An options strategy where an investor purchase a long position in a stock and sells a call options on the same stock in an effort to create income from the asset. This is often utilized when an investor has a short-term unbiased outlook on the asset and then keeps the asset long and concurrently has a short position through the option to produce income from the option premium.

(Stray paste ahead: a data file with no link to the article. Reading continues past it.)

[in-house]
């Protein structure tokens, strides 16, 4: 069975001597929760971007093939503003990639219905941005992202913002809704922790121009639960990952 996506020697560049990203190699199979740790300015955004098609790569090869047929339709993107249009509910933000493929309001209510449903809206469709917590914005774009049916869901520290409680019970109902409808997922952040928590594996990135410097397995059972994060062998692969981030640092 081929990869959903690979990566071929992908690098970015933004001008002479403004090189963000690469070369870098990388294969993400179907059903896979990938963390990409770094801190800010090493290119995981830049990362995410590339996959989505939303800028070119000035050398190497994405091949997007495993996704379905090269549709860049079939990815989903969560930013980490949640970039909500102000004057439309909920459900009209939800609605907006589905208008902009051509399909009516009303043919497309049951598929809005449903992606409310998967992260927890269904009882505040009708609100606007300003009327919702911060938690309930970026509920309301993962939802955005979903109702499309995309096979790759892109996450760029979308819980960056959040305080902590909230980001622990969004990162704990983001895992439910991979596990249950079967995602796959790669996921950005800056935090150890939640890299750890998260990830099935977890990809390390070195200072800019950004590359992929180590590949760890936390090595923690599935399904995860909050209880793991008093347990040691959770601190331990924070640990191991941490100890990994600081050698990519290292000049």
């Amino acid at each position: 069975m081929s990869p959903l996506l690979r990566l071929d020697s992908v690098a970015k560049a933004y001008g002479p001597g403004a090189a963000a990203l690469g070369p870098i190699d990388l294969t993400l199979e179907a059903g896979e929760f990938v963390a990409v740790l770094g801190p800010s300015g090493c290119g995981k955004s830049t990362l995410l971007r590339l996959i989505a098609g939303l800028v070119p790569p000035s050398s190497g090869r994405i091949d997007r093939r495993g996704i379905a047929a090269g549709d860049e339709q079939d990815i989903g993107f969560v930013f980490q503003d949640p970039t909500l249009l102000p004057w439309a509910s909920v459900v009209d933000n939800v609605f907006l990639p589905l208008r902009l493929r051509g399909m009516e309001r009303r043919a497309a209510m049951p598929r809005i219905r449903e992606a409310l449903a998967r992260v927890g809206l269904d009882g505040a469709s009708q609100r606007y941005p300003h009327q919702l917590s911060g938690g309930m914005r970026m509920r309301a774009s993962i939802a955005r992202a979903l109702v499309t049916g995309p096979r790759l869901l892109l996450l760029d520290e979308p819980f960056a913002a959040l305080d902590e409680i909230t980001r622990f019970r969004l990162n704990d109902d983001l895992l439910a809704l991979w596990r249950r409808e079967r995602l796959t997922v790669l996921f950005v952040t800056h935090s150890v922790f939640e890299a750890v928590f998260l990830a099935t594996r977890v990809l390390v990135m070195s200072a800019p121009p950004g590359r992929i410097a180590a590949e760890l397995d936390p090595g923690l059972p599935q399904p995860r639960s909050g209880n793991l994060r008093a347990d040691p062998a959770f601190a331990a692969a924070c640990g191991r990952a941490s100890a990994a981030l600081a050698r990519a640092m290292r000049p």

As an illustration, you may have shares of the TSJ Sports Conglomerate. You’re considering the long-term prospects of TSJ’s share price but you assume in the short term the stock may trade a bit flat, perhaps within a few dollars of its current price of $25. Whether you choose to sell a call option on TSJ for $26, you may make the premium from the option sale but might cap your upside. Consider one of three different scenarios that will play out: a) TSJ shares trade flat, below the $26 strike price. The option will decrease and you keep the premium from the option. In this example, by using the buy-write option you have exceeded the stock. b) TSJ shares fall then the option closes worthless, you maintain the premium, and once again surpass the stock. c) TSJ shares rise above $26, the option is utilized and your upside is capped at $26, as well as the option premium. In this case, if the stock price goes higher than $26, as well as the premium, your buy-write strategy has underperformed the TSJ shares.